New paper published in the Journal of Economic Psychology.
Abstract: In the present paper, we investigate how people make decisions when bargaining about complementary resources. When the ownership of such resources is fragmented, actors often fail to coordinate on efficient access, leading to an overall loss in social welfare; the tragedy of the anticommons. In a series of three experiments, in which we introduce a newly developed Anticommons Bargaining Game, we show that people tend to treat perfectly complementary resources as if they are non-complementary. Specifically, we demonstrate that both sellers and buyers of such resources used a more-is-better heuristic when determining their prices. That is, sellers who initially owned a larger part of the resource asked a higher price for their resource than sellers with a smaller part, even though only the combination of parts generated value for the buyer. Likewise, buyers offered more money to sellers with a larger part than to sellers with a smaller part. While this heuristic does not necessarily impede coordination, inequality in resources led to unequal monetary outcomes between the two sellers.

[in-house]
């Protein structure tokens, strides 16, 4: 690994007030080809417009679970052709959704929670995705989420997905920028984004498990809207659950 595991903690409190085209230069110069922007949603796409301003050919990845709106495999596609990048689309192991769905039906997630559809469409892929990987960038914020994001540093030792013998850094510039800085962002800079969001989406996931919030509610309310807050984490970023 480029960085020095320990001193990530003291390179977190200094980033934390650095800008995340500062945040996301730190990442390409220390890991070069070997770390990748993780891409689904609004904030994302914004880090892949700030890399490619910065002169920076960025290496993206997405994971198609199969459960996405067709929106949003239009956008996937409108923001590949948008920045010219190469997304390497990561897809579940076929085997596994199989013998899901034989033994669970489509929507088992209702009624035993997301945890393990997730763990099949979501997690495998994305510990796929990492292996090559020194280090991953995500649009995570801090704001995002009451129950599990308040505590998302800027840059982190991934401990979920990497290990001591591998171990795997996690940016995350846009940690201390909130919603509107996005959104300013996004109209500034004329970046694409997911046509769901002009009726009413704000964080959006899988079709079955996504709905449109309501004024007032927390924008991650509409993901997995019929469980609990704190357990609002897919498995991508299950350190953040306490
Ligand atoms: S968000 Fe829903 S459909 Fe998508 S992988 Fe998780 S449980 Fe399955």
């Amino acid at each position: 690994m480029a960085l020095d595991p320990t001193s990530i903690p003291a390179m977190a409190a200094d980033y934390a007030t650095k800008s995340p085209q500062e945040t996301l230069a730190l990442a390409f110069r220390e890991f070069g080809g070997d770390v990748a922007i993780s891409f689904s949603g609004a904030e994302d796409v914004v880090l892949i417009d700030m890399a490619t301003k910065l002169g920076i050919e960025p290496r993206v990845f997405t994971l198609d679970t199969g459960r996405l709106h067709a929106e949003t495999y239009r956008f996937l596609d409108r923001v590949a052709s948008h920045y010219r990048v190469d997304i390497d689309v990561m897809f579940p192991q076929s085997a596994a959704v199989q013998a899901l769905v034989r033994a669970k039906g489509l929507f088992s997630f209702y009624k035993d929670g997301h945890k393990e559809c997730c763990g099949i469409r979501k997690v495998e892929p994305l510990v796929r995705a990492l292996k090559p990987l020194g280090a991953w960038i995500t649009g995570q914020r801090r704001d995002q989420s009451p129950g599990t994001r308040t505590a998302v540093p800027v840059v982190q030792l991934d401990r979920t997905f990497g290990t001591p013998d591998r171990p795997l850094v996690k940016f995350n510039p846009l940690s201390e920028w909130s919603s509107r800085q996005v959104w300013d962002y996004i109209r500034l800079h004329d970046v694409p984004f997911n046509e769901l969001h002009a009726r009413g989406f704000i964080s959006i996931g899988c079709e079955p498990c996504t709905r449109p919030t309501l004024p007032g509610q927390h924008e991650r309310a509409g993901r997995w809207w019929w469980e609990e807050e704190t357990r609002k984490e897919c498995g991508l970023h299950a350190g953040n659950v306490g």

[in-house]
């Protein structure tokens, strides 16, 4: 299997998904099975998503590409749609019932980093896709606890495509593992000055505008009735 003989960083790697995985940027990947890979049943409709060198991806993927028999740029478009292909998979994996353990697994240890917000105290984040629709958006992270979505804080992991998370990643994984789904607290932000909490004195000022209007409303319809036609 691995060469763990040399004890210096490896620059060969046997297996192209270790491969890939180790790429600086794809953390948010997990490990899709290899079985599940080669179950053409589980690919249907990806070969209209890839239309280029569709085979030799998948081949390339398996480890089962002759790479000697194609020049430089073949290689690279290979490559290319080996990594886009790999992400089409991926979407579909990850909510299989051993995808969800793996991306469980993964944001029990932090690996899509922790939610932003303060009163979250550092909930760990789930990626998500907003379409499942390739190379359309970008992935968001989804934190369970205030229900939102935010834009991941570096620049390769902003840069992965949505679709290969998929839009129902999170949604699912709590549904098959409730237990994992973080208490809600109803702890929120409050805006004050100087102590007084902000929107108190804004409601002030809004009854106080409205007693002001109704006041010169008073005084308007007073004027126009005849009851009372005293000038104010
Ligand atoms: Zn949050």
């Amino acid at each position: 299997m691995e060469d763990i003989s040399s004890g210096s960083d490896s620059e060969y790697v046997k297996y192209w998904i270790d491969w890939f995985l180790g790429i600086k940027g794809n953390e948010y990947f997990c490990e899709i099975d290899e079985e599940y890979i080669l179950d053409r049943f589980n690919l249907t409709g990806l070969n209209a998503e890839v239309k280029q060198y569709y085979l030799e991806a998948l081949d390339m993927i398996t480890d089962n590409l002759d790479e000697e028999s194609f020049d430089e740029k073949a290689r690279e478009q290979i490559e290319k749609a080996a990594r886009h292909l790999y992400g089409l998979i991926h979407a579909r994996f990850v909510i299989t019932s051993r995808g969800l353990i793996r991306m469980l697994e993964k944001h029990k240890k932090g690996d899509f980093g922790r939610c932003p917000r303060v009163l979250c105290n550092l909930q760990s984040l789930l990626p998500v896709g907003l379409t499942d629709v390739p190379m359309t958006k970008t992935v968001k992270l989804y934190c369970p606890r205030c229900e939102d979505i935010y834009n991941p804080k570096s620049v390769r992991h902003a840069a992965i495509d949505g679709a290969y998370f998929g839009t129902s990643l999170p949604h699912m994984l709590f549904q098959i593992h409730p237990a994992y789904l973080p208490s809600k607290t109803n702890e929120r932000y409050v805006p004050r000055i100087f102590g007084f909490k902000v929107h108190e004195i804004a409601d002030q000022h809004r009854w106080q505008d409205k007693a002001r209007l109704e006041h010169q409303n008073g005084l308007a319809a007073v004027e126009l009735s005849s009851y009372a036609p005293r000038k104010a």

Reference: de Kwaadsteniet, E. W., Gross, J., & van Dijk, E. (2023). A “More-is-Better” Heuristic in Anticommons Dilemmas: Psychological Insights from a New Anticommons Bargaining Game. Journal of Economic Psychology, 102653.